I have strong opinions about honey. I love honey. If only it was possible, I’d hang out with Winnie the Pooh and eat honey any day of the week.
I will also believe pretty much that honey is capable of pretty much anything. Sometimes it’s a fact – honey is antiseptic. Sometimes it’s folk wisdom – honey is the best cure for a cold. Sometimes it is something I may have read on the internet a long time ago, and has been floating through my consciousness ever since – eating local honey will reduce your sensitivity to local allergens. It all sounds good to me!
Plus, honey is just so delicious. Naturally, cookies made with honey are also delicious.
These cookies came about when I was trying to make something totally different. Life will surprise you! I’ve been experimenting, trying to recreate a vanilla cookie recipe that I lost over the summer, and I’ve become a lot more confident about baking without following a recipe.
I have baked some cookies that were flat-out gross. (Lesson learned: cookies made out of mostly eggs are very dense.) It’s definitely been a process of learning, and eating, and learning, and eating. Experimenting is a good excuse to always have cookies around…
These honey cookies came out of that process. They are a far cry from the vanilla cookies I was trying to make, but they are so simple and yummy — a successful experiment. As an added plus, they are gluten-free and refined sugar-free.
Honey Icebox Cookies
They are delicious, and I made a second round to eat this week. I did it a little differently; I diced up the cranberries before I mixed them in, and I used chunky peanut butter. The texture is (weirdly) a little smoother this time. I normally get bored of eating the same thing after a day or two, but these are still working for me!
It’s snowing again.
When I moved to DC I thought I would be done with this kind of winter! On the bright side, snow days are perfect for staying in and cooking something yummy. This is a recipe that’s warm, filling, and fairly nutritious on a cold night. Plus, it’s easy to make and easy to clean up. What more can you ask for?
It starts off looking beautiful! But don’t get your hopes up – by the end, everything is tomato-colored. And delicious.
All you need to foam milk at home is a mason jar, a microwave, and milk.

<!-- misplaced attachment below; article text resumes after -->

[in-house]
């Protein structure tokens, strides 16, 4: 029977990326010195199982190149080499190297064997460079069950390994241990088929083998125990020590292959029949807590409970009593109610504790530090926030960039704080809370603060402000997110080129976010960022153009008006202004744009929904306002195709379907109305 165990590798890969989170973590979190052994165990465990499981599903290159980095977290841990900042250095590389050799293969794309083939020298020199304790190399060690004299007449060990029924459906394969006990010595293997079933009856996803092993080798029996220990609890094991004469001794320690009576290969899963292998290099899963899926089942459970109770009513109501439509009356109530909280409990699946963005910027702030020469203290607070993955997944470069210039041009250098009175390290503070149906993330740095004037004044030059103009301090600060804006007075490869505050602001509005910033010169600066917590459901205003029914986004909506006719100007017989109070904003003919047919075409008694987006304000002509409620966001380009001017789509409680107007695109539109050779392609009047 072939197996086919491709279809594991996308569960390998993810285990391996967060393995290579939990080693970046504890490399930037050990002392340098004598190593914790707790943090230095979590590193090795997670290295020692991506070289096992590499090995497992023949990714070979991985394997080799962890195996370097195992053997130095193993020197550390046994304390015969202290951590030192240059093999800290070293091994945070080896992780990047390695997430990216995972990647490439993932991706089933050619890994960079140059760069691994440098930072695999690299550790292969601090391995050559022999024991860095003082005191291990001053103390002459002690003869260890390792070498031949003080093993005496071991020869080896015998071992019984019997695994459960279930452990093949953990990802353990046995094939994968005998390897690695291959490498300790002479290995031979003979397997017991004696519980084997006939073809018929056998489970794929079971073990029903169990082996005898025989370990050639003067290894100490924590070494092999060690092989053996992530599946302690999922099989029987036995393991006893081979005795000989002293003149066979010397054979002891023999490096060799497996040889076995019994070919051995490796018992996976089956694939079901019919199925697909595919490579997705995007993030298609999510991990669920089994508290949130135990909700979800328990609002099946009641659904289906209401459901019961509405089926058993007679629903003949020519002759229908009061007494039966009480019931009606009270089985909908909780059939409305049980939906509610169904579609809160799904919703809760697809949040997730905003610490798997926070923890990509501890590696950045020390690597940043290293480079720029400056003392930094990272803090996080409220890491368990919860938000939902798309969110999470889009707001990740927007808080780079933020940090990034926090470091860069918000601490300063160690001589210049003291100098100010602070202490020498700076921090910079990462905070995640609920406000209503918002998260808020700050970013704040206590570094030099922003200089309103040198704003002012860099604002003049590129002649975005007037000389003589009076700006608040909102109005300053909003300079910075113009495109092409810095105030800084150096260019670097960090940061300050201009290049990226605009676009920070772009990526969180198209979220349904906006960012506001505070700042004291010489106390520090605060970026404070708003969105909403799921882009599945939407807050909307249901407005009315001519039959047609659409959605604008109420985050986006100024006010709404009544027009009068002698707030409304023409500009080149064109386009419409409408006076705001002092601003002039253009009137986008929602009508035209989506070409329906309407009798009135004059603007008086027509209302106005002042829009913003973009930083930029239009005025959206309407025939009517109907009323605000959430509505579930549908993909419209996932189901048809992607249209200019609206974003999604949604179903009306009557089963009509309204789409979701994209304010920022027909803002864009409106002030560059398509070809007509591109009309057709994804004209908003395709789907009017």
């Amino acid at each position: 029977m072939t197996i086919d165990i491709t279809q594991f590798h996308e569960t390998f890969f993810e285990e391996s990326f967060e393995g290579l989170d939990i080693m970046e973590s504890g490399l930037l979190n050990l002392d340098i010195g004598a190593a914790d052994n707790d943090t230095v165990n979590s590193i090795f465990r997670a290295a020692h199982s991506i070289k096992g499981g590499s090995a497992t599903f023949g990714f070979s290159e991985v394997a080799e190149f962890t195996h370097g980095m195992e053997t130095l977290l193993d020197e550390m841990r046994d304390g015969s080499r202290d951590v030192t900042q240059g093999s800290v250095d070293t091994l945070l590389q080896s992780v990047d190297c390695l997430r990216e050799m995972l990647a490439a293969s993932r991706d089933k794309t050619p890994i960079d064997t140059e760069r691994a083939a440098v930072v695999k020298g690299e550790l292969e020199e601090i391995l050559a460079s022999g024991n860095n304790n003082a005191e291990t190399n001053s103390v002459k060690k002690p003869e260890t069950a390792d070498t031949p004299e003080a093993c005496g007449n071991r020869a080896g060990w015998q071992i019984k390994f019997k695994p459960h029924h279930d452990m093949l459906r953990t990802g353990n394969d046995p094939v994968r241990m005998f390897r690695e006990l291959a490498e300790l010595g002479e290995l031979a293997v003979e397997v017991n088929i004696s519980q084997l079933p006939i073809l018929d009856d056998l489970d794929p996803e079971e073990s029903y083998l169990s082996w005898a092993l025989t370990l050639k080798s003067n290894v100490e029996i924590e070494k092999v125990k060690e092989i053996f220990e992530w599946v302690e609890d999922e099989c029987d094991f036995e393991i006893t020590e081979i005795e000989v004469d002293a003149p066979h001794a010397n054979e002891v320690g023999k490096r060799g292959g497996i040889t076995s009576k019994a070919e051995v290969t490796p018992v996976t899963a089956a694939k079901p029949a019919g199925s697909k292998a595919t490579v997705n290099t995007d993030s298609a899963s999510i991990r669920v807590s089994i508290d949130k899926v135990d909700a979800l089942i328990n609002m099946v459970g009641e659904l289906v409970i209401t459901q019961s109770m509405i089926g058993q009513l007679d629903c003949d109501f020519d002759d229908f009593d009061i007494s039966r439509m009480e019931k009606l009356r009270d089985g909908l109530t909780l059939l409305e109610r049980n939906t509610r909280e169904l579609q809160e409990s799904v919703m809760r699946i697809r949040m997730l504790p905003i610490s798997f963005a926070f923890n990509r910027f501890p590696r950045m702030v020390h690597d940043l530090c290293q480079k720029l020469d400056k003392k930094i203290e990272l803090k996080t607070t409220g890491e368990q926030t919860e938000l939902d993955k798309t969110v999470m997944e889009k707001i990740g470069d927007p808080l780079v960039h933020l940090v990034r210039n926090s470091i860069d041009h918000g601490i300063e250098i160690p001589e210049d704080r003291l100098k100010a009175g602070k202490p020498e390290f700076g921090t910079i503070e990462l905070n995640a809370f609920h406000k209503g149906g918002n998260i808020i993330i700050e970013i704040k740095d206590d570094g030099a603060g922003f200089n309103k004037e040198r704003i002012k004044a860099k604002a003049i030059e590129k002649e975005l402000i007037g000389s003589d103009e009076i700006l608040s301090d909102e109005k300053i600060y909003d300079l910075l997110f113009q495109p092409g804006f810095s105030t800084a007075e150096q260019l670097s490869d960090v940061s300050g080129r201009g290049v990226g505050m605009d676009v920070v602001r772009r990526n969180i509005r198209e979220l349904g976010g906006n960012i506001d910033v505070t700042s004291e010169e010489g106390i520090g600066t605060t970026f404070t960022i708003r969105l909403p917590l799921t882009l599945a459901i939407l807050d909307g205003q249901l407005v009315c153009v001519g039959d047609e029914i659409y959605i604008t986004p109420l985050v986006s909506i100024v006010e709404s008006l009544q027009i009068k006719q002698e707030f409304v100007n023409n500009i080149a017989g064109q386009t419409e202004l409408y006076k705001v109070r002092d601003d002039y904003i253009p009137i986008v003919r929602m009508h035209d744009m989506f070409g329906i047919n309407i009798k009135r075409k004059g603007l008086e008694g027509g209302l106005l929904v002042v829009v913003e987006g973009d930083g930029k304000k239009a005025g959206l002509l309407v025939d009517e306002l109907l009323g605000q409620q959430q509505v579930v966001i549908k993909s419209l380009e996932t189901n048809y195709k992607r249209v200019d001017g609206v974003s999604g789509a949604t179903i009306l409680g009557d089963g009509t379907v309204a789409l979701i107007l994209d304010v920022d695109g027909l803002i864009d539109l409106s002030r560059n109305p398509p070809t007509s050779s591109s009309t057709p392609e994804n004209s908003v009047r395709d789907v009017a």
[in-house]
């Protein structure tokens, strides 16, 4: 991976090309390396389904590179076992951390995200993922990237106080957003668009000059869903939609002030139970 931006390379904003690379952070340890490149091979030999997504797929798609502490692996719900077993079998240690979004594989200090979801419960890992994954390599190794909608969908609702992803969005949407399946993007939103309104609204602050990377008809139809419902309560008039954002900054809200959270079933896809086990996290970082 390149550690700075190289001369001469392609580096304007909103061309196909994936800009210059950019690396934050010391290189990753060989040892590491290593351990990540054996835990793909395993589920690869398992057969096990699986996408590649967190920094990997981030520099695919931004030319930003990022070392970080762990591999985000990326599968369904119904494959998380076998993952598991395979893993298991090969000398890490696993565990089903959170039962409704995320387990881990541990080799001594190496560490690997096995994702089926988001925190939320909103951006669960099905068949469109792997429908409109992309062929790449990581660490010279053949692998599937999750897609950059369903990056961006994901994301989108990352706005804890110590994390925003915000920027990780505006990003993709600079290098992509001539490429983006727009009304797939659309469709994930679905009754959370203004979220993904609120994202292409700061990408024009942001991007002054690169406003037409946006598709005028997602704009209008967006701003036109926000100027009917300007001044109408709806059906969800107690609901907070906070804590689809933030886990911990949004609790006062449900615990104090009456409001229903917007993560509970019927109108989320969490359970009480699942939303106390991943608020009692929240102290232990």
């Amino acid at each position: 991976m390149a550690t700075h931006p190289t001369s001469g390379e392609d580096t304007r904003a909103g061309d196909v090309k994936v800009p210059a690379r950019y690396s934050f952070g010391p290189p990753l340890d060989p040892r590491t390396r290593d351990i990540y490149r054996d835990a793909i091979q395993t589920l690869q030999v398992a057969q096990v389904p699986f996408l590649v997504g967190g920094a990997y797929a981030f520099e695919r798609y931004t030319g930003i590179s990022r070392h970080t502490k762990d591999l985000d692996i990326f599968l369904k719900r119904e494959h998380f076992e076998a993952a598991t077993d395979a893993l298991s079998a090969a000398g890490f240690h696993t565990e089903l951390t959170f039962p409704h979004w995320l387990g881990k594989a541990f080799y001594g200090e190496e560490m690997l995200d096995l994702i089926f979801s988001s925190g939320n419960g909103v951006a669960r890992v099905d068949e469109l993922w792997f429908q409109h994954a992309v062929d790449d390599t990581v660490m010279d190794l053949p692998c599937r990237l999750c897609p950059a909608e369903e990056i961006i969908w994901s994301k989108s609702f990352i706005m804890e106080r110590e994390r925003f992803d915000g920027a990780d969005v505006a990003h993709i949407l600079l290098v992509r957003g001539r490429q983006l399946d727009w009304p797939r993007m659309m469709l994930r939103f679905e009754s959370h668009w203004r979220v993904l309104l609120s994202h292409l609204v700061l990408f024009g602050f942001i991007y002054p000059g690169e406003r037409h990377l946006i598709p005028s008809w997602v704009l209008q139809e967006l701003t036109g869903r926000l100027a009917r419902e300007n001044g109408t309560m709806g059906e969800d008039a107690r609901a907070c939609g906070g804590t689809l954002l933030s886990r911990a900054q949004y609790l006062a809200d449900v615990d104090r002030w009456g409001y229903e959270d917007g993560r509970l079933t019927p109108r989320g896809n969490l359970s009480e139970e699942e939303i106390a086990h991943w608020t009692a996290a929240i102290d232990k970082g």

I make espresso all the time, but rarely ascends to the level of a latte. That requires warm, frothy milk, instead of just pouring it into my travel mug on the way out the door.
Turns out, it’s super easy to foam milk. There are all kinds of machines to do it for you, of course. But in a pinch (or on a budget) I made some pretty lovely foam for my latte like this. Here’s how you do it:
- Pour milk into jar.
- Put lid on it, shake it up, take the lid off.
- Microwave until hot.
- Pour it over your coffee, and you’re done!
Beautiful. You are now a latte-making master.
Breakfast is hard. I don’t really enjoy doing anything between when I wake up and when I drink my coffee, but that’s also prime breakfast time. On the weekends, I can get up, brew my coffee, make something delicious, and then enjoy my morning — but that’s just not going to happen during the week.
I don’t really like eating cereal, but I end up eating a lot of it. It’s the fastest, easiest option by far. The downside is I’m always hungry well before lunch.
I’m trying to solve my breakfast dilemma with these breakfast bars. I can make them Sunday afternoon and eat them all week! Perfect, right?
Peanut Butter Breakfast Bars
(adapted from PopSugar)
- 3/4 c peanut butter
- 1 tbsp honey
- 1 c oatmeal
- 1/2 c sliced almonds
- 1/3 c dried cranberries
- 1/2 tsp vanilla
- 1/4 tsp cinnamon
- 1 tbsp water
- Preheat oven to 350º.
- In a saucepan, whisk together peanut butter and honey over medium heat until melted.
- Add vanilla and cinnamon; stir. Turn heat to low.
- Add the oats and water. Whisk it together until it’s well mixed, then add cranberries and almonds.
- Pour into a 6×12 or 9×9 pan and press down. Bake for 12-14 minutes.
- Let cool completely and cut into bars.
Also, because making this was very nearly a disaster, here’s some tips to help you out!
- Do not actually use a whisk. A fork works much better for stirring in the oats.
- If it seems too dry while you’re mixing it, add another tbsp of water — it will make your life easier and then evaporate in the heat. Perfect.
- Make sure you really press the mixture down in the pan. That will help keep it together once it’s baked.
Here’s hoping this puts an end to my breakfast problems. How do you handle weekday breakfasts?